Monday, August 15, 2022 | Back issues
Courthouse News Service Courthouse News Service

Top Eight

Top eight stories for today including the United Kingdom imposed a new lockdown while becoming the first nation in the world to use the Oxford-AstraZeneca vaccine; California Governor Gavin Newsom said he will press lawmakers for an additional $300 million to jumpstart the state’s lagging vaccine distribution efforts; President Donald Trump awarded the Medal of Freedom to Congressman Devin Nunes, and more.

Your Monday night briefing from the staff of Courthouse News

Top eight stories for today including the United Kingdom imposed a new lockdown while becoming the first nation in the world to use the Oxford-AstraZeneca vaccine; California Governor Gavin Newsom said he will press lawmakers for an additional $300 million to jumpstart the state’s lagging vaccine distribution efforts; President Donald Trump awarded the Medal of Freedom to Congressman Devin Nunes, and more.

Sign up for the CNS Top Eight, a roundup of the day’s top stories delivered directly to your inbox Monday through Friday.

National

1.) President-elect Joe Biden headlined an Atlanta drive-in rally Monday to stump for Democratic Senate candidates Jon Ossoff and the Reverend Raphael Warnock ahead of Tuesday’s pivotal runoff elections that will decide control of the chamber.

President-elect Joe Biden campaigns in Atlanta, Monday, Jan. 4, 2021, for Senate candidates Raphael Warnock, center, and Jon Ossoff, left. (AP Photo/Carolyn Kaster)

2.) President Donald Trump awarded the Medal of Freedom on Monday to Congressman Devin Nunes, and Trump’s fellow ally, Representative Jim Jordan, is slated to receive the nation’s highest civilian honor next week.

Rep. Devin Nunes, R-Calif, left, speaks with then-Rep. Mark Meadows, R-N.C., during a House Judiciary Committee hearing in December 2019. (J. Scott Applewhite/AP)

Regional

3.) California Governor Gavin Newsom said Monday he will press lawmakers for an additional $300 million to jumpstart the state’s lagging vaccine distribution efforts.

FILE - In this July 21, 2020, file photo, Darryl Hutchinson, facing camera, is hugged by a relative during a funeral service for Lydia Nunez, who was Hutchinson's cousin at the Metropolitan Baptist Church in Los Angeles. Nunez died from COVID-19. Southern California funeral homes are turning away bereaved families because they're running out of space for the bodies piling up during an unrelenting coronavirus surge. (AP Photo/Marcio Jose Sanchez, File)

4.) Completing a project years in the making, long before the pandemic brought international interest in the unassuming bicycle, New York put the finishing touches on a record-setting 750 miles of contiguous trail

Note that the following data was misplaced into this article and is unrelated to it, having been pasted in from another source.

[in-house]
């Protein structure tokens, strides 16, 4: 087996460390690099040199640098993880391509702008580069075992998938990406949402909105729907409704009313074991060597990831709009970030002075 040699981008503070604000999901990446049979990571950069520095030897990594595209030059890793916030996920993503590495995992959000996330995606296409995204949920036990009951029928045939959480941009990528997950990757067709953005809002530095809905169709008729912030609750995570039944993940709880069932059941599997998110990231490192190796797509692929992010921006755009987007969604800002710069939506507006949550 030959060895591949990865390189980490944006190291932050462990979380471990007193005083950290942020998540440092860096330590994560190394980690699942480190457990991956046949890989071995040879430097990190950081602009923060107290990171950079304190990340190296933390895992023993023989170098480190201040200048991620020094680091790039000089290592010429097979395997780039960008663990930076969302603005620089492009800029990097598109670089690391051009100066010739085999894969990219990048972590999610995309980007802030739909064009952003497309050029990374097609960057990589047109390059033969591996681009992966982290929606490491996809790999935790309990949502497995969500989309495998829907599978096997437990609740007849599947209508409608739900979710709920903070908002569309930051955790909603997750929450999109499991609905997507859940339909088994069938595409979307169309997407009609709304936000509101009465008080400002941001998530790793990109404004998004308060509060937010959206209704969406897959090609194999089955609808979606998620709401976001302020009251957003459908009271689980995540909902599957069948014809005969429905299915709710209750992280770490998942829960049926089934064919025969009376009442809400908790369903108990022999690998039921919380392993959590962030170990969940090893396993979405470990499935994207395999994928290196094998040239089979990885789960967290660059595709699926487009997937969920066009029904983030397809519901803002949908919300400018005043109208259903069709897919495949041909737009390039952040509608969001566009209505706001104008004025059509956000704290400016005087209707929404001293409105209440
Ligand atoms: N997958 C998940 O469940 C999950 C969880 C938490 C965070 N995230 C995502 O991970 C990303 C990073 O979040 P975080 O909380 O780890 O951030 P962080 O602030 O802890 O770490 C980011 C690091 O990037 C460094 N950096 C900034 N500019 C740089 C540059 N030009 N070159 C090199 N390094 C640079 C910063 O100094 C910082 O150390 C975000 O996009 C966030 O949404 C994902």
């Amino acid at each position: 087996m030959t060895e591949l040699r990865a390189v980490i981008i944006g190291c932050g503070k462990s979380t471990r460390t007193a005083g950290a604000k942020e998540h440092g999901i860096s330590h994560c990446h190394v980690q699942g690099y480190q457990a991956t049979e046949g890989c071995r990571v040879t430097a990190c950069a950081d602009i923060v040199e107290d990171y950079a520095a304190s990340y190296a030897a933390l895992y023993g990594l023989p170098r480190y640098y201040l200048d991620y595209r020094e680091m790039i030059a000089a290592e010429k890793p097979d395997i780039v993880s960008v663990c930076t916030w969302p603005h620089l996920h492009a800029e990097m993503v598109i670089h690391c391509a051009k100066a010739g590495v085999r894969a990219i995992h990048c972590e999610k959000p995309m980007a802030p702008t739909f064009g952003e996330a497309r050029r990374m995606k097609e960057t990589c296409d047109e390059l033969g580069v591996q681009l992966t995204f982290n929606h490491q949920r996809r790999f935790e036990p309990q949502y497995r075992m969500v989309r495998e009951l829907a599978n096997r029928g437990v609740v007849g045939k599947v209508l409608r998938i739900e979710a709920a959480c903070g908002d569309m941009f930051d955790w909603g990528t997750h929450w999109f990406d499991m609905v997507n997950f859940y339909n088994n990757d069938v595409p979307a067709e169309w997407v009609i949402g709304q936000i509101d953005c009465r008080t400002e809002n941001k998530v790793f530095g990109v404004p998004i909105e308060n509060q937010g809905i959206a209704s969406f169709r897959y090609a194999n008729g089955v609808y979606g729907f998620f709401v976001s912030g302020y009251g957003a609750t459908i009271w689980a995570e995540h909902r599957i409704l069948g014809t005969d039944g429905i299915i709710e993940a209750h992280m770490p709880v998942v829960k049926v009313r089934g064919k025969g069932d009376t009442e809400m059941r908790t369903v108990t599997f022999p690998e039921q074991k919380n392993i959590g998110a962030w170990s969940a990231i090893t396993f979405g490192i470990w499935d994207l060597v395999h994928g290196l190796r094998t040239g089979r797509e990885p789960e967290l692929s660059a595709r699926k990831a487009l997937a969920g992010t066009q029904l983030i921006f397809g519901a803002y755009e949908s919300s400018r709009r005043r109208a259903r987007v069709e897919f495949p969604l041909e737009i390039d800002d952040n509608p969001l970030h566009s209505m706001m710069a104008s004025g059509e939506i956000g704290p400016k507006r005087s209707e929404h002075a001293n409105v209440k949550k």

Cyclists cruise along the Erie Canal outside of Syracuse, New York. (Credit: Parks & Trails New York via Courthouse News)

5.) A hotly contested Texas policy that halted abortions during the early days of the pandemic forced hundreds of women to travel out of state for care and led to a spike in later-term abortions after the policy was abandoned, a new study finds.

(AP Photo/Rick Bowmer)

International

6.) Faced with an escalating coronavirus crisis, the United Kingdom on Monday imposed a new lockdown and also became the first nation in the world to use the Oxford-AstraZeneca vaccine, an antidote that experts hope will become a centerpiece in the global fight against the pandemic.

Britain's Prime Minister Boris Johnson watches as nurse Jennifer Dumasi is injected with the Oxford-AstraZeneca Covid-19 vaccine, during a visit to view the vaccination programme at the Chase Farm Hospital in north London, Monday Jan. 4, 2021, part of the Royal Free London NHS Foundation Trust. (Stefan Rousseau/Pool Photo via AP)

7.) Climate scientists predict temperatures in Earth’s cities — which will be home to 70% of the planet’s residents by 2050 — could spike by nearly 8 degrees.

People cool down in the fountains of the Trocadero gardens in Paris, Thursday July 25, 2019, when a new all-time high temperature of 42.6 degrees Celsius (108.7 F) hit the French capital. (AP Photo/Rafael Yaghobzadeh)

8.) Citing concerns for the WikiLeaks founder’s mental health, a British judge on Monday rejected America’s request to extradite Julian Assange

This is a court artist sketch by Elizabeth Cook of Julian Assange appearing at the Old Bailey in London for the ruling in his extradition case, in London, Monday, Jan. 4, 2021. A British judge has rejected the United States’ request to extradite WikiLeaks founder Julian Assange to face espionage charges, saying it would be “oppressive” because of his mental health. District Judge Vanessa Baraitser said Assange was likely to kill himself if sent to the U.S. The U.S. government said it would appeal the decision. (Elizabeth Cook/PA via AP)

Read the Top 8

Sign up for the Top 8, a roundup of the day's top stories delivered directly to your inbox Monday through Friday.

Loading
Loading...